Of Montreal’s Kevin Barnes: It’s Healthy for People to Step Outside of Their Gender Roles
Anyone who’s ever seen singer-songwriter Kevin Barnes perform onstage — decked out in full drag or denim short-shorts or even in the nude — would likely think he’s the kind of person who’s eliminated “normal” from his lexicon.
Yet over the course of a 17-minute conversation with Barnes, the word comes up a handful of times in various iterations. The artist speaks of a “normal, day-to-day experience,” a “normal day,” and what he “would normally wear.”
Not that he’s particularly concerned with adhering to the norms about which he’s thinking out loud. Barnes has spent the past quarter-century subverting, undoing, and queering social norms — particularly those relating to sexuality and gender — on his records and onstage as part of the Athens, Georgia-based collective Of Montreal.
Barnes says he originally set out to liberate himself when he began writing music as a teenager, but over the years, Of Montreal’s shows have become a celebration of identity for all involved. Following Barnes’ lead, audiences dress as their wildest, kinkiest, and truest selves before going back home to their plainclothes, everyday existences.
“I look at it as sort of like a holiday,” he says of his band’s concerts. “For some reason, socially, we have these moments on the calendar where people are allowed to go wild… whereas, most of the time, you’re encouraged to just conform and stay in line.”
Much like the people in his nightly audiences, Barnes says his daily life doesn’t align with his vamping, onstage persona.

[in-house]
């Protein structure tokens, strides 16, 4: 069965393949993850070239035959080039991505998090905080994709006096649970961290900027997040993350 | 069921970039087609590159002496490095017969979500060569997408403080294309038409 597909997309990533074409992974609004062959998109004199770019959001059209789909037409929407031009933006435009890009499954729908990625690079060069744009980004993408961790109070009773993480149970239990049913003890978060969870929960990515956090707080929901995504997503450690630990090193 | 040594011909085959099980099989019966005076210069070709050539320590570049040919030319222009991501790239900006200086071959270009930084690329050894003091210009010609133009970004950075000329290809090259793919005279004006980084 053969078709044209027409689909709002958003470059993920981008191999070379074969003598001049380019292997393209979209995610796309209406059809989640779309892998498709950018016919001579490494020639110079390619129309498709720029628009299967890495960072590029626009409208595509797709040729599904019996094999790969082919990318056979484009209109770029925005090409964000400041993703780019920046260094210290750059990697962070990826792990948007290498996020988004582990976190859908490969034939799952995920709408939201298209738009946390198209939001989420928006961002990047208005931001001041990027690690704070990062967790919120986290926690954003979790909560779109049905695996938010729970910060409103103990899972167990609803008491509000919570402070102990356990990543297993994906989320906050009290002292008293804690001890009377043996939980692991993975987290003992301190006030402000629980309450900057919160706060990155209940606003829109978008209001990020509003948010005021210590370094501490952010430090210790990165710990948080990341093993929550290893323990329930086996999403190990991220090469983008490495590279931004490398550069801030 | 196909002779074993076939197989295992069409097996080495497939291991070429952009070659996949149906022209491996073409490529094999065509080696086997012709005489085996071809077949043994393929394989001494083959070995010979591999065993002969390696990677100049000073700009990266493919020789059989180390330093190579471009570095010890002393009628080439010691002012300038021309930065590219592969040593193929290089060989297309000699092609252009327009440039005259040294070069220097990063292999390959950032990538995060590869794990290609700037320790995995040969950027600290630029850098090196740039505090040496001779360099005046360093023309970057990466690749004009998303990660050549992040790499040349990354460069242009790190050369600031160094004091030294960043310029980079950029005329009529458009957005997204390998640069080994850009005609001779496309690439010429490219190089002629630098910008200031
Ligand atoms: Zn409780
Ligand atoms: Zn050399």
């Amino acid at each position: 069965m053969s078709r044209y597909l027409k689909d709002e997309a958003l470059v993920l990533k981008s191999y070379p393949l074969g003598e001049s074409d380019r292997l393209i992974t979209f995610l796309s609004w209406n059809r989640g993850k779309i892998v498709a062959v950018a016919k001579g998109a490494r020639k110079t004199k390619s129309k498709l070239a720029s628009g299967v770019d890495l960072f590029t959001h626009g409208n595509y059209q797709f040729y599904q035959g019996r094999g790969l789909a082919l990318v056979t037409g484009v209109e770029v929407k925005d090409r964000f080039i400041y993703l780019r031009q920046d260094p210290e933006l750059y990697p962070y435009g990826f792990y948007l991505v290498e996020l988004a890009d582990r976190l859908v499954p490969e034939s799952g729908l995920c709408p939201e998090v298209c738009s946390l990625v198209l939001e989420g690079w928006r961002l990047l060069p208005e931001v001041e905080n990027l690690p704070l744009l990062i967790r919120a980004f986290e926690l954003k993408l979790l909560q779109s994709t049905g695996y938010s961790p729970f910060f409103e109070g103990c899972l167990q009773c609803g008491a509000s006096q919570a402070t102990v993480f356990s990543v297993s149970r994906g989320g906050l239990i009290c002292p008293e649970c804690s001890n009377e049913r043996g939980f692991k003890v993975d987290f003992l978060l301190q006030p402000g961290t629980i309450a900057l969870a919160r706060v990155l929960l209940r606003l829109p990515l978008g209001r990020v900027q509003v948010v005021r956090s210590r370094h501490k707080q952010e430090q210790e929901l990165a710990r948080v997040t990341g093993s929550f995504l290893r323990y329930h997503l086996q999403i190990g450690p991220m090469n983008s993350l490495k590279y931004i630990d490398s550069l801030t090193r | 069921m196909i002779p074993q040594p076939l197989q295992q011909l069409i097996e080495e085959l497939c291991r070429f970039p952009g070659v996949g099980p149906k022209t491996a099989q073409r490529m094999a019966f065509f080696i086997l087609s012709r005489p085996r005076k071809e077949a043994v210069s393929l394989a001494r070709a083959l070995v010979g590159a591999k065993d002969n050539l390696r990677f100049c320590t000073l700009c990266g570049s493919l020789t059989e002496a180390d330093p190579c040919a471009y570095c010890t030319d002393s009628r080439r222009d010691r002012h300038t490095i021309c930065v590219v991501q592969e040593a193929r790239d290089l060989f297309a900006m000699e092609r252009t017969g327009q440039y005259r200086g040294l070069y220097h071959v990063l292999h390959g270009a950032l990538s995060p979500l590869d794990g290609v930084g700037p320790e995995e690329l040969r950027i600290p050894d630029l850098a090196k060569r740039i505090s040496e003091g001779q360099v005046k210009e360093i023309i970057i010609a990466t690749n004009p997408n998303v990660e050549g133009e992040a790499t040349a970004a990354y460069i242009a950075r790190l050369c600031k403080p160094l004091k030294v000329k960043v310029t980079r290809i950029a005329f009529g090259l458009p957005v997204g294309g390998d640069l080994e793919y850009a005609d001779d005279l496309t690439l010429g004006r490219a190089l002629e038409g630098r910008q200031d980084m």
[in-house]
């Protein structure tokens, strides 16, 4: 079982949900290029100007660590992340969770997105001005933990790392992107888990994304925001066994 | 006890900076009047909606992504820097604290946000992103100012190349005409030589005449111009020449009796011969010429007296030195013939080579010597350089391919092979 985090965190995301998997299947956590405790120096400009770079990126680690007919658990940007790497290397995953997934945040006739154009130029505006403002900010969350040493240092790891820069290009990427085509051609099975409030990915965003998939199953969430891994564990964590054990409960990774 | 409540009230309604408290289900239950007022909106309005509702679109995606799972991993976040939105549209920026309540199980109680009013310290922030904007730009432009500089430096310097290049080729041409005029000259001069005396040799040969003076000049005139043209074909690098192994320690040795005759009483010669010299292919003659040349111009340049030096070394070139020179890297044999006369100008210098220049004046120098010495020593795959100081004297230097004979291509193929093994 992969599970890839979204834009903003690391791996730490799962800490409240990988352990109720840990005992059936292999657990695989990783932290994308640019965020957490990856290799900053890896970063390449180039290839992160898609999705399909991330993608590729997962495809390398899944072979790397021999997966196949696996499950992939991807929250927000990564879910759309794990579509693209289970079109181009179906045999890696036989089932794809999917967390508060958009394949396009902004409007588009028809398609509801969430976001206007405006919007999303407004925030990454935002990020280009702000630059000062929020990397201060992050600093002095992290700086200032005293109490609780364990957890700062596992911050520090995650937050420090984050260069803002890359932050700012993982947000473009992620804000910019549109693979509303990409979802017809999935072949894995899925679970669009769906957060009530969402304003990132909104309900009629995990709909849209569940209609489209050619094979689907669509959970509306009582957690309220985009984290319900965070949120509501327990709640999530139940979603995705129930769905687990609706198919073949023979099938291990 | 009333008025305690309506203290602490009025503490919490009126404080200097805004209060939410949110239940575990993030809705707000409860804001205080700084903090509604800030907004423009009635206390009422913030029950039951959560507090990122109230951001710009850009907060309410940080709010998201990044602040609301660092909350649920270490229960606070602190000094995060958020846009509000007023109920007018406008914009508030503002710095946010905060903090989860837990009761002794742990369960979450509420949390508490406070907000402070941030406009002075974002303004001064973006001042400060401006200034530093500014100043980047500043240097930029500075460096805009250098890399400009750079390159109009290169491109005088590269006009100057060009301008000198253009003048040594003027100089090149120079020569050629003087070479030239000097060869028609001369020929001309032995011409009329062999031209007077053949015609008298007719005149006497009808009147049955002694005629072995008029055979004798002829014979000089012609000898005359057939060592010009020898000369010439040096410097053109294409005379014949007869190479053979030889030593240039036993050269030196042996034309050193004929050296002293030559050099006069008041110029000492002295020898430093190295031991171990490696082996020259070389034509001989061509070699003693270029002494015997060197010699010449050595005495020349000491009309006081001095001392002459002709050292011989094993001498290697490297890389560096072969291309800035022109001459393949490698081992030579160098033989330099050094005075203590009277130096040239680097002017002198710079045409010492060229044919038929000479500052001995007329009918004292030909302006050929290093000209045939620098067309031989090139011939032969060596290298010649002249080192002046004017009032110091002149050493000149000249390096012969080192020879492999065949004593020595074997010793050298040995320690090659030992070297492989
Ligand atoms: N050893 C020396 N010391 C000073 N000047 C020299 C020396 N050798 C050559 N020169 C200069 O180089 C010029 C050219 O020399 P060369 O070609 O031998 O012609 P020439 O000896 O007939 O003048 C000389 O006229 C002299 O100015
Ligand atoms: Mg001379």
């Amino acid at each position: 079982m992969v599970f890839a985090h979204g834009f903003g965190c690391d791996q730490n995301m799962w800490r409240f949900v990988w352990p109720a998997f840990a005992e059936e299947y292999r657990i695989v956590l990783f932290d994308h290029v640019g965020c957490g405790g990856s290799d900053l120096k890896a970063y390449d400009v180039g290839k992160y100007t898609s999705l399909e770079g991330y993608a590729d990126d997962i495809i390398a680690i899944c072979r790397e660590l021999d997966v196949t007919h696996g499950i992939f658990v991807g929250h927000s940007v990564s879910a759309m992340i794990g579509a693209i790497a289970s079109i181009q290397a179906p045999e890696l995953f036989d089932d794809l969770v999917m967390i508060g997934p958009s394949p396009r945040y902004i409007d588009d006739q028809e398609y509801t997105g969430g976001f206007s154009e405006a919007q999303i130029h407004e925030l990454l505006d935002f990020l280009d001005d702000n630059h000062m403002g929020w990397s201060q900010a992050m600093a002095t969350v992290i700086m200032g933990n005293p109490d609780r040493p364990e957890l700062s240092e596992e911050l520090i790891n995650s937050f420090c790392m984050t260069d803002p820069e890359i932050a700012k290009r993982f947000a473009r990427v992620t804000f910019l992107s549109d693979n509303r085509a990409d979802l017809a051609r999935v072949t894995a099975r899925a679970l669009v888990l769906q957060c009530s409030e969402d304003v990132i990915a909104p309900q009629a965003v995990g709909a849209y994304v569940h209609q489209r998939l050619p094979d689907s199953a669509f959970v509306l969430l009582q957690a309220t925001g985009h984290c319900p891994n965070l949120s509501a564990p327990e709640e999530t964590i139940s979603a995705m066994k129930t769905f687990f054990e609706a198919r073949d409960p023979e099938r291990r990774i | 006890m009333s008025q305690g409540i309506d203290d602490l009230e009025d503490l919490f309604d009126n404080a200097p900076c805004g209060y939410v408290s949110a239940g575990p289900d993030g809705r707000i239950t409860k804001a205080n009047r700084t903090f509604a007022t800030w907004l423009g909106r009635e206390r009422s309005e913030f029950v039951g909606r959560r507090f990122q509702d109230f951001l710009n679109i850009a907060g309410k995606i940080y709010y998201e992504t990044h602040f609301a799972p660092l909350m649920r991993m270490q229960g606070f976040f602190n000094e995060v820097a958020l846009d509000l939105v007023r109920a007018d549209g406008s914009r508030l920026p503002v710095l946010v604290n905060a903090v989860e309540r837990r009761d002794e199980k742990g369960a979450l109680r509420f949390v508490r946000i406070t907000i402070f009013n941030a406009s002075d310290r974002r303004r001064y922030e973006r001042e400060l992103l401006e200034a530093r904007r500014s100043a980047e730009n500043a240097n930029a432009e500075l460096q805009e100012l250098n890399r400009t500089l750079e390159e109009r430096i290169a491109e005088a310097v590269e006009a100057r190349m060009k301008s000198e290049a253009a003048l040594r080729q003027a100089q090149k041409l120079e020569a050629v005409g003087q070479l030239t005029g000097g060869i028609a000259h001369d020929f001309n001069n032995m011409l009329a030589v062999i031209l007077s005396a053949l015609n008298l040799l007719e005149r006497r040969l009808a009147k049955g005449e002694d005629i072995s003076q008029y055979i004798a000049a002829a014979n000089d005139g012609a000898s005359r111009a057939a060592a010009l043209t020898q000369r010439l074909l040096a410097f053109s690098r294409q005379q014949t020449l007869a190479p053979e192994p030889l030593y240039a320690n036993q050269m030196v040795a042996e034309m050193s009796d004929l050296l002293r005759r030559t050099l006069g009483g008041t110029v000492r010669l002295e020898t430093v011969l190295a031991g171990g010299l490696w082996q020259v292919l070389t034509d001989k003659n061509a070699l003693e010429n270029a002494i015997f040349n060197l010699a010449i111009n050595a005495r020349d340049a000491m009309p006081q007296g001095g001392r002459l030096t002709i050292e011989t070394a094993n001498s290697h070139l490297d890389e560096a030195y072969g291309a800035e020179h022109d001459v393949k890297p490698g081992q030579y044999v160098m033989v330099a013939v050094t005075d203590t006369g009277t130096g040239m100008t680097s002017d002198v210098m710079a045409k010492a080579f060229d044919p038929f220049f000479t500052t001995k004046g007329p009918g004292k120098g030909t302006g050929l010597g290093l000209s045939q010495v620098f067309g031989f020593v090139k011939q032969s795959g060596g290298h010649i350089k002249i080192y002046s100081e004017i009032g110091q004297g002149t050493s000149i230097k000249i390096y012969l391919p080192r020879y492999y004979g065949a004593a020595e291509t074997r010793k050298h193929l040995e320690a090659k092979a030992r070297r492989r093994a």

“I get to sort of peacock a lot more when I’m on tour,” he says. But offstage, he lives an “insular life” and mostly writes alone in his room. “I’m 44 years old now, and I’m basically doing the same thing I did when I was like 17.”
If you like this story, consider signing up for our email newsletters.
SHOW ME HOW
Though he’s comfortable keeping to himself in daily life, Barnes says Of Montreal continues to free him in multiple ways decades after he founded the band. He relishes the chance to get out of his solitary bubble when he’s on tour for a month or two, and he says his onstage persona does inform his daily self in at least one way.
“Even if I’m not wearing something outrageous, I just feel more comfortable in my own skin for having done all the things that I’ve done onstage,” he says, citing his nude performances in Vegas and his increasingly elaborate forays into drag.
“It’s so healthy for people to be able to have that opportunity to step outside of these sort of gender roles that you’re sort of brainwashed into thinking you have to perform,” he says of his audience members. But he could just as easily be speaking about himself.